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December 21, 2008

Reviewing the lengthy appeals process for capital cases

New Hampshire sentenced a killer to death this week for the first time in a very long time.  As this effective local article highlights, the new death sentence means that folks in the Granite state will now get a first-hand view of the lenthy appeals process in capital cases.  The article is headlined, "Appeals likely for 15 years: Legal safeguards myriad; capital cases rare in N.H," and here is how it starts:

Appeals in Michael Addison's capital murder case are likely to span at least 15 years if he pursues them all, death penalty experts say. That's because there are myriad constitutional protections designed to prevent unjust executions - and because the New Hampshire judiciary is inexperienced with death penalty law.

Addison, 28, who was sentenced to death Thursday for shooting and killing Manchester police Officer Michael Briggs, is the first New Hampshire man to receive a death sentence since 1959, before the U.S. Supreme Court rewrote the rules on death penalty law and before New Hampshire crafted its own law that made the murder of a police officer punishable by death.

The Addison case represents unexplored territory. "There is as much substantive rust on the pipes as possible," said Frank Zimring, a University of California-Berkeley law professor and author of The Contradictions of American Capital Punishment. Zimring said that the case will present many new issues for the New Hampshire Supreme Court, will be pursued by lawyers without experience in death penalty litigation and will take place in a region that has demonstrated ambivalence about capital punishment.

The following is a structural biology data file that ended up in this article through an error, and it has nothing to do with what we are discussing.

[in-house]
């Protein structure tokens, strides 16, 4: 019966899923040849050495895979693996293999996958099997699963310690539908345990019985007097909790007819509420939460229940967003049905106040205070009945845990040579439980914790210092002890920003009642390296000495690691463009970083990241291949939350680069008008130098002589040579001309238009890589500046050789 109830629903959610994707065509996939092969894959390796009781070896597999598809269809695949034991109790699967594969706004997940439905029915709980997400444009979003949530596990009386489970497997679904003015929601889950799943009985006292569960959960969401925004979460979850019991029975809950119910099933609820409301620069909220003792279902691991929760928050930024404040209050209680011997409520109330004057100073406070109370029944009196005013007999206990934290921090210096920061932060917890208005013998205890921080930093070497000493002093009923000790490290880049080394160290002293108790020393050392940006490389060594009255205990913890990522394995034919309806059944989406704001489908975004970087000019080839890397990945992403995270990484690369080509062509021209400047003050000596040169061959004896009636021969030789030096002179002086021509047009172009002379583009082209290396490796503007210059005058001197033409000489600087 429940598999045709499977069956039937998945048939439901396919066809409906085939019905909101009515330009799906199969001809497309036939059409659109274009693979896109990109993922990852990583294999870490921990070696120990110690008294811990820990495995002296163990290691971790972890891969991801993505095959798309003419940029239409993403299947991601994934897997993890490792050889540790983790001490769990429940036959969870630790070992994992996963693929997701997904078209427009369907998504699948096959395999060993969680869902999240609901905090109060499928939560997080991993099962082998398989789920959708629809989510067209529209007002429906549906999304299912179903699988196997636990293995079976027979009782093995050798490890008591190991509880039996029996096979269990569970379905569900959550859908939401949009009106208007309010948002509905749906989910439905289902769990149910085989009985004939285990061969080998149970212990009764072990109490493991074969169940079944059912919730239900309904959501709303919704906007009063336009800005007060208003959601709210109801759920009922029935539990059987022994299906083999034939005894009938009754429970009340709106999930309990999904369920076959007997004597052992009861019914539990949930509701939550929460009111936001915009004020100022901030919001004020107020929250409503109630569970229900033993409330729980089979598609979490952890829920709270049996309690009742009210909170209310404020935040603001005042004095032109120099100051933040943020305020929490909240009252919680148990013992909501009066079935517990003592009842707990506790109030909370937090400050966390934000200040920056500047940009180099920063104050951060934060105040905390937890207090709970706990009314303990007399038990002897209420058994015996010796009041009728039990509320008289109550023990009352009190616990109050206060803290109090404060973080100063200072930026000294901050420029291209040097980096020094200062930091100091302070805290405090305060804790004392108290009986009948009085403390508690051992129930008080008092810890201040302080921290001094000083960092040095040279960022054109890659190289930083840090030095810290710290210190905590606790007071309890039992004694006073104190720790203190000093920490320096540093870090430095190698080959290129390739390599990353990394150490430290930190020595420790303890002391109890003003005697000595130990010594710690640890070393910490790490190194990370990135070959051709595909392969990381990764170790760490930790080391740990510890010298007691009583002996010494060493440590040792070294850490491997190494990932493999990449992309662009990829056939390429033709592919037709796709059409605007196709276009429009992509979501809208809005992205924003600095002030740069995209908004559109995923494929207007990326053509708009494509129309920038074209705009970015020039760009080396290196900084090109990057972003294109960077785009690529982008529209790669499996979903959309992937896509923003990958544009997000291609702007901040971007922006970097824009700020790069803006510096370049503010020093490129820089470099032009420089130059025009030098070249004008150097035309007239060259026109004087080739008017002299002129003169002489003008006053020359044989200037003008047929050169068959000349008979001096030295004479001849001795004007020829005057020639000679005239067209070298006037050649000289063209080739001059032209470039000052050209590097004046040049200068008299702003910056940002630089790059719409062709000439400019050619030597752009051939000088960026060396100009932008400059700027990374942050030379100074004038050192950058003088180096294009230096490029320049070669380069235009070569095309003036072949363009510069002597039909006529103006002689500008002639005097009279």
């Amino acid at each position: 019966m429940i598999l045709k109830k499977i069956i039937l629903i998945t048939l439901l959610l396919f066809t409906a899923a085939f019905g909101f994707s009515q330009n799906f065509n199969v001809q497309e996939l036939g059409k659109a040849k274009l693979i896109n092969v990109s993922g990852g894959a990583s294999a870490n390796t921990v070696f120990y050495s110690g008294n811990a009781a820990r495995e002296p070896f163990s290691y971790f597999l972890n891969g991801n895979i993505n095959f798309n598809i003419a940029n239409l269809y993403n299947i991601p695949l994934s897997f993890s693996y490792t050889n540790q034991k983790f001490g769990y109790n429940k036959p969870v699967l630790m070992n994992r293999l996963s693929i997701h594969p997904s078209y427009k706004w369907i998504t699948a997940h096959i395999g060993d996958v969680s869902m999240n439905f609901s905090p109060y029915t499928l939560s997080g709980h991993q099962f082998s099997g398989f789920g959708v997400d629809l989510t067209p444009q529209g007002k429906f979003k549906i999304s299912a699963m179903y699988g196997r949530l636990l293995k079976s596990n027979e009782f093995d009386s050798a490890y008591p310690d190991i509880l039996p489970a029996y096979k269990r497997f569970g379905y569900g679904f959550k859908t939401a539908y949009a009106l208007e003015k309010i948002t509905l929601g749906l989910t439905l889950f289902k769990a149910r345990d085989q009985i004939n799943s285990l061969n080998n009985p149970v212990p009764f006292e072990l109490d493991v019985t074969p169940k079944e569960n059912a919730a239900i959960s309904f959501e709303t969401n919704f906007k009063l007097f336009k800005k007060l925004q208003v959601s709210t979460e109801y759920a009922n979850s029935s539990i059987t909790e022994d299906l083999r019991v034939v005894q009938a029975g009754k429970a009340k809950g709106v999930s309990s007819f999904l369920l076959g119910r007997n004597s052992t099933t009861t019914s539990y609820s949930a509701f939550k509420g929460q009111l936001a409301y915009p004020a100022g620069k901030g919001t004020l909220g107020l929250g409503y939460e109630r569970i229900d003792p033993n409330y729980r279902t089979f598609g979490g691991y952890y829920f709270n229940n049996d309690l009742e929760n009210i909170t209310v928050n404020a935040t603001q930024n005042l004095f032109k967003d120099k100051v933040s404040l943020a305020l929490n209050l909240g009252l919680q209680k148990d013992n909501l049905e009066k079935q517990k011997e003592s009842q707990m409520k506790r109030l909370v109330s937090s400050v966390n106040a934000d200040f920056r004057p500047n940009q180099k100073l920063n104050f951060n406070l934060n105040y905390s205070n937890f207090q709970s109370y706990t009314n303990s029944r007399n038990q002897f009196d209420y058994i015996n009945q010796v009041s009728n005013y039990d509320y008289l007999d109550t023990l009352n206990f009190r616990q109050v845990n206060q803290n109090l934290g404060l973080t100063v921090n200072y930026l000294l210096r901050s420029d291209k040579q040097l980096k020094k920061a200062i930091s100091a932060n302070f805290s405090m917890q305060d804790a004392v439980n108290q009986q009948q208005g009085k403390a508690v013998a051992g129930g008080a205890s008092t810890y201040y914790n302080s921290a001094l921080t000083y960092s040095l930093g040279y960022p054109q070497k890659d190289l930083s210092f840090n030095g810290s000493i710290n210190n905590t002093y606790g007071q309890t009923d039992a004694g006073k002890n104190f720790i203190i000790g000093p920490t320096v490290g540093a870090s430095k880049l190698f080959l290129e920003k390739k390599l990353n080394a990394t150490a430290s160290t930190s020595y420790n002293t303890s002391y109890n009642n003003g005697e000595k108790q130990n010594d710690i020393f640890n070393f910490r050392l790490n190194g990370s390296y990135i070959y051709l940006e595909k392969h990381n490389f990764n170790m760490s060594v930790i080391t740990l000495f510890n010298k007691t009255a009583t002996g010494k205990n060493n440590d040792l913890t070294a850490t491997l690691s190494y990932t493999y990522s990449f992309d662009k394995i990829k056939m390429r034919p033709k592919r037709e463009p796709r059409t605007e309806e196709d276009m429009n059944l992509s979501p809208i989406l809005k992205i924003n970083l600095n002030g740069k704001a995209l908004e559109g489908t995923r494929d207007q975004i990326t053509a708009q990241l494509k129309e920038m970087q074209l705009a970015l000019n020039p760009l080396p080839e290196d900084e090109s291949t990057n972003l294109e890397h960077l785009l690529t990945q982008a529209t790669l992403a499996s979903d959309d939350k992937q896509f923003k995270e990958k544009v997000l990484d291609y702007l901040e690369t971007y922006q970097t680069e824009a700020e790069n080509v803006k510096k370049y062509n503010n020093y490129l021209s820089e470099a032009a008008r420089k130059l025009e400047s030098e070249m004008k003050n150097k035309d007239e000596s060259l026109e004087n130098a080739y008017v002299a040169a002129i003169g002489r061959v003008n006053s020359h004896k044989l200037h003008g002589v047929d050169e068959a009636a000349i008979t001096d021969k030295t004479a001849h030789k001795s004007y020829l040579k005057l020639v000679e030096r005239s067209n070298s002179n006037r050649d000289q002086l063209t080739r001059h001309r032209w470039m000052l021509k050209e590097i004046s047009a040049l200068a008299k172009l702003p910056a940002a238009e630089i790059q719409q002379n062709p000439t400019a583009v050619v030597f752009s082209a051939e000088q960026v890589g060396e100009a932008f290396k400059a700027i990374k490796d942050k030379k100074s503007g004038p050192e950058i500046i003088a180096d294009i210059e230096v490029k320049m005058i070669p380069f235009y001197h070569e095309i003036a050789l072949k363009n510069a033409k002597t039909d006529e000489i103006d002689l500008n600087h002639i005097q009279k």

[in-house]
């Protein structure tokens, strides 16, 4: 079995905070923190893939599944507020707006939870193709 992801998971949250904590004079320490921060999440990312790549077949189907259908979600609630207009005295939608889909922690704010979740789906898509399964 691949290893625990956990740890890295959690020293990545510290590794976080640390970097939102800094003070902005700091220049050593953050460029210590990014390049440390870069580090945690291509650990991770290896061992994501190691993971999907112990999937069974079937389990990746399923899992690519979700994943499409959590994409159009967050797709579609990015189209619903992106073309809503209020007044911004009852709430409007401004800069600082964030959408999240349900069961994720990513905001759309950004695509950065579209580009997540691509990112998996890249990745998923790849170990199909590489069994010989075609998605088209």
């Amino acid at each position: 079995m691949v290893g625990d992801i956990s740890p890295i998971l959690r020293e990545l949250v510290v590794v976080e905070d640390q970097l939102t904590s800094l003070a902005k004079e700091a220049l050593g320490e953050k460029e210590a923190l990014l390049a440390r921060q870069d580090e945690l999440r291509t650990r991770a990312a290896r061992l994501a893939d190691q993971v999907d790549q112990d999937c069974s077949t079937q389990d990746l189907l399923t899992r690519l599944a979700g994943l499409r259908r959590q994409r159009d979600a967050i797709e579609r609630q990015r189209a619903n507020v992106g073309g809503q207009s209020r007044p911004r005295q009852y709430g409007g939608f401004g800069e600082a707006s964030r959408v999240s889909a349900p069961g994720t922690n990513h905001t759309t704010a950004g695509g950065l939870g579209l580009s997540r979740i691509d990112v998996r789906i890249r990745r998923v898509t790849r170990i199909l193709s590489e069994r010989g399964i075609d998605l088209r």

"My impression is that this case could well spend the next 15 or 20 years in the court system," said Stephen Bright, senior counsel at the Southern Center for Human Rights and a lecturer on death penalty law at Yale Law School. "It could very well be reversed."

Since the U.S. Supreme Court allowed states to reintroduce the death penalty in 1976, only four executions have taken place in the Northeast and only one has occurred in New England.  In 2005, Connecticut executed Michael Ross, an admitted serial killer who had raped and murdered eight women and ultimately gave up on his appeals after 18 years on death row.  New Hampshire and Connecticut are the only New England states with the death penalty on the books.

"There are an awful lot of layers, and all of this is going to be brand new to New Hampshire, and all of it is going to be in an environment that is enormously ambivalent about capital punishment," Zimring said.

December 21, 2008 at 09:58 AM | Permalink


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Terrific way to write a balanced article on the death penalty. Interview Zimring, Bright, Steiker, and Dieter and print whatever they say.

Posted by: Kent Scheidegger | Dec 22, 2008 11:47:49 AM

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